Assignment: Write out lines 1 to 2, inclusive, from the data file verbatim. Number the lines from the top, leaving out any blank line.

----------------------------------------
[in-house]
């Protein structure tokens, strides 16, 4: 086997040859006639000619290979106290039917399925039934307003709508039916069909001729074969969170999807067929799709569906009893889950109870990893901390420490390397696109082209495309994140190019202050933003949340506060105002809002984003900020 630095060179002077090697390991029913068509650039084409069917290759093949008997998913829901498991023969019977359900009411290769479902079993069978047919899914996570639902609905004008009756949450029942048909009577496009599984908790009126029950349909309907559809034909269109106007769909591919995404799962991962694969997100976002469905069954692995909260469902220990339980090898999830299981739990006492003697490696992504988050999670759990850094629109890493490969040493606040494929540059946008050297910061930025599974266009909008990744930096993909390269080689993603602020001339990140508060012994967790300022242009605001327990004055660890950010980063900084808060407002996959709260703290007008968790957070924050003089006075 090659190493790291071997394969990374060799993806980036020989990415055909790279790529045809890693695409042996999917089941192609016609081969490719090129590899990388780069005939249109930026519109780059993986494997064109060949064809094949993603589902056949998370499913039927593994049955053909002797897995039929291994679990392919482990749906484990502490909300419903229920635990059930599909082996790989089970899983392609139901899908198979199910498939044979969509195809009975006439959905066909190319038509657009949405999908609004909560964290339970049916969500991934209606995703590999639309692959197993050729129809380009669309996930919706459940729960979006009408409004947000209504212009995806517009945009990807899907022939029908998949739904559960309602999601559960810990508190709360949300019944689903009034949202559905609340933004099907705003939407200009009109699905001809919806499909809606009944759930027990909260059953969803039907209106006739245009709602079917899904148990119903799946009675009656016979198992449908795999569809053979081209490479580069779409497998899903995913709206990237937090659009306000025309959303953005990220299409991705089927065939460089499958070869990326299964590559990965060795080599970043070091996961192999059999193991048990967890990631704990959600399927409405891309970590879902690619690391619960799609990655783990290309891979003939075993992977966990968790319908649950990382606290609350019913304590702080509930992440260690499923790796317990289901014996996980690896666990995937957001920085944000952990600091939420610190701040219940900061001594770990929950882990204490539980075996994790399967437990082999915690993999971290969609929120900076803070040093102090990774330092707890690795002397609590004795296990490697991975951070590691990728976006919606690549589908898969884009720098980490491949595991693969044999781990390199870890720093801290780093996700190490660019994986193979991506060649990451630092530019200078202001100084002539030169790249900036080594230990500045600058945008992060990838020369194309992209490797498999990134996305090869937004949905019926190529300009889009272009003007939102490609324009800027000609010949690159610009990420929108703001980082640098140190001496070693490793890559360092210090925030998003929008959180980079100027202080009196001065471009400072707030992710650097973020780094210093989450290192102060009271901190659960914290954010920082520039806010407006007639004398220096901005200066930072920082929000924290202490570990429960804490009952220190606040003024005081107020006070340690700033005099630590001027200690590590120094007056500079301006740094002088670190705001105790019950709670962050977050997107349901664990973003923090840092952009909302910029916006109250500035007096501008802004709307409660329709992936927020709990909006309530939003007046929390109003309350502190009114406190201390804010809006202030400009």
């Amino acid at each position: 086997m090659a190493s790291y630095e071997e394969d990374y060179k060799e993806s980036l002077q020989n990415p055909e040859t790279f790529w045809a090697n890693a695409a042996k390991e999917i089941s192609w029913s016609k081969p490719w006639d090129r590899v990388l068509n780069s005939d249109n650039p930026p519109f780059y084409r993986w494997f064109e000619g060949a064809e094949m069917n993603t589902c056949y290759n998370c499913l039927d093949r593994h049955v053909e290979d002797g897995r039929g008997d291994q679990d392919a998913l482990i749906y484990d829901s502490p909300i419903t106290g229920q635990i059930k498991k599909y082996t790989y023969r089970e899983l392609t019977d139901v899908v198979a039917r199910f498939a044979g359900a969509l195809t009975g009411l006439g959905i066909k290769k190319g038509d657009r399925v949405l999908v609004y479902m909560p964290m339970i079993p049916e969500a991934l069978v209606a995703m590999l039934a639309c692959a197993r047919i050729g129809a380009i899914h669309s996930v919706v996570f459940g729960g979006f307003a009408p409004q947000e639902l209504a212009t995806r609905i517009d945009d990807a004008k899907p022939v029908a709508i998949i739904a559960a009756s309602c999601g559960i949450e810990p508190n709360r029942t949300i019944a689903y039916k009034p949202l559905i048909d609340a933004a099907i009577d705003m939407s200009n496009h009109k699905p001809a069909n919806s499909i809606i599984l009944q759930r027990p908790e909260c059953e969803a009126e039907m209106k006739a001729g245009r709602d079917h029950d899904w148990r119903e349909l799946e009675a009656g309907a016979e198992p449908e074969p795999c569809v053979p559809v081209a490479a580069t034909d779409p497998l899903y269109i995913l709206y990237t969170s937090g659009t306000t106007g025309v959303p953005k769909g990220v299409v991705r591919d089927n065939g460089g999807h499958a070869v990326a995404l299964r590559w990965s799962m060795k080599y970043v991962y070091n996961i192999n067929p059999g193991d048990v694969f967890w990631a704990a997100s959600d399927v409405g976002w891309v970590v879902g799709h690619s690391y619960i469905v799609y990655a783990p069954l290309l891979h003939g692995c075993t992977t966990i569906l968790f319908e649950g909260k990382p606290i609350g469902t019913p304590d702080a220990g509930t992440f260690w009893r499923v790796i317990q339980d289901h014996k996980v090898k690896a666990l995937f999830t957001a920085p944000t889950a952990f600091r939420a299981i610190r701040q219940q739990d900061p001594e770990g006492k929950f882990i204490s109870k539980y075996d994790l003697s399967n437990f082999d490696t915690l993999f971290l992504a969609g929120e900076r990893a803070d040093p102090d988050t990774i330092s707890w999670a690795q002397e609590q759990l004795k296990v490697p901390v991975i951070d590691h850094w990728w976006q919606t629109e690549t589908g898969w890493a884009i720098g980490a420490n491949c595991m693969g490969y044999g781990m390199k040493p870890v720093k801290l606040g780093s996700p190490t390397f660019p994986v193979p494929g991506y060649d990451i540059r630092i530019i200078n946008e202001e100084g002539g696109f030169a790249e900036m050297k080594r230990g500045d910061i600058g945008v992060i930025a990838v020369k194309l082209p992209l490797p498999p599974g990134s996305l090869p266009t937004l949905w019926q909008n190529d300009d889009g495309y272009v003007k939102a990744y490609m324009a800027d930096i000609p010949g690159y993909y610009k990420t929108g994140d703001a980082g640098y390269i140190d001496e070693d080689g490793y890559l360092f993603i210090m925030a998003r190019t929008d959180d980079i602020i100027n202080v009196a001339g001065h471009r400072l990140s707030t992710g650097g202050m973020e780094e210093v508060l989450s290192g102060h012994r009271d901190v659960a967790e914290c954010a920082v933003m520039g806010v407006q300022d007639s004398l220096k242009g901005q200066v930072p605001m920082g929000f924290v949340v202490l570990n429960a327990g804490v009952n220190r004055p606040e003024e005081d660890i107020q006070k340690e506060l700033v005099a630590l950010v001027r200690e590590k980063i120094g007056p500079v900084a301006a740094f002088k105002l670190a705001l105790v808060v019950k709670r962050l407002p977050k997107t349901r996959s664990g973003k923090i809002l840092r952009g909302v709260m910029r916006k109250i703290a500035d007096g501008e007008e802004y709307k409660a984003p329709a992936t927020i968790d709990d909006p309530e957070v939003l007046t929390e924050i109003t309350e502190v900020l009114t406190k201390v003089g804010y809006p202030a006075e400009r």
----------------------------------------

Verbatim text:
[in-house]
């Protein structure tokens, strides 16, 4: 086997040859006639000619290979106290039917399925039934307003709508039916069909001729074969969170999807067929799709569906009893889950109870990893901390420490390397696109082209495309994140190019202050933003949340506060105002809002984003900020 630095060179002077090697390991029913068509650039084409069917290759093949008997998913829901498991023969019977359900009411290769479902079993069978047919899914996570639902609905004008009756949450029942048909009577496009599984908790009126029950349909309907559809034909269109106007769909591919995404799962991962694969997100976002469905069954692995909260469902220990339980090898999830299981739990006492003697490696992504988050999670759990850094629109890493490969040493606040494929540059946008050297910061930025599974266009909008990744930096993909390269080689993603602020001339990140508060012994967790300022242009605001327990004055660890950010980063900084808060407002996959709260703290007008968790957070924050003089006075 090659190493790291071997394969990374060799993806980036020989990415055909790279790529045809890693695409042996999917089941192609016609081969490719090129590899990388780069005939249109930026519109780059993986494997064109060949064809094949993603589902056949998370499913039927593994049955053909002797897995039929291994679990392919482990749906484990502490909300419903229920635990059930599909082996790989089970899983392609139901899908198979199910498939044979969509195809009975006439959905066909190319038509657009949405999908609004909560964290339970049916969500991934209606995703590999639309692959197993050729129809380009669309996930919706459940729960979006009408409004947000209504212009995806517009945009990807899907022939029908998949739904559960309602999601559960810990508190709360949300019944689903009034949202559905609340933004099907705003939407200009009109699905001809919806499909809606009944759930027990909260059953969803039907209106006739245009709602079917899904148990119903799946009675009656016979198992449908795999569809053979081209490479580069779409497998899903995913709206990237937090659009306000025309959303953005990220299409991705089927065939460089499958070869990326299964590559990965060795080599970043070091996961192999059999193991048990967890990631704990959600399927409405891309970590879902690619690391619960799609990655783990290309891979003939075993992977966990968790319908649950990382606290609350019913304590702080509930992440260690499923790796317990289901014996996980690896666990995937957001920085944000952990600091939420610190701040219940900061001594770990929950882990204490539980075996994790399967437990082999915690993999971290969609929120900076803070040093102090990774330092707890690795002397609590004795296990490697991975951070590691990728976006919606690549589908898969884009720098980490491949595991693969044999781990390199870890720093801290780093996700190490660019994986193979991506060649990451630092530019200078202001100084002539030169790249900036080594230990500045600058945008992060990838020369194309992209490797498999990134996305090869937004949905019926190529300009889009272009003007939102490609324009800027000609010949690159610009990420929108703001980082640098140190001496070693490793890559360092210090925030998003929008959180980079100027202080009196001065471009400072707030992710650097973020780094210093989450290192102060009271901190659960914290954010920082520039806010407006007639004398220096901005200066930072920082929000924290202490570990429960804490009952220190606040003024005081107020006070340690700033005099630590001027200690590590120094007056500079301006740094002088670190705001105790019950709670962050977050997107349901664990973003923090840092952009909302910029916006109250500035007096501008802004709307409660329709992936927020709990909006309530939003007046929390109003309350502190009114406190201390804010809006202030400009």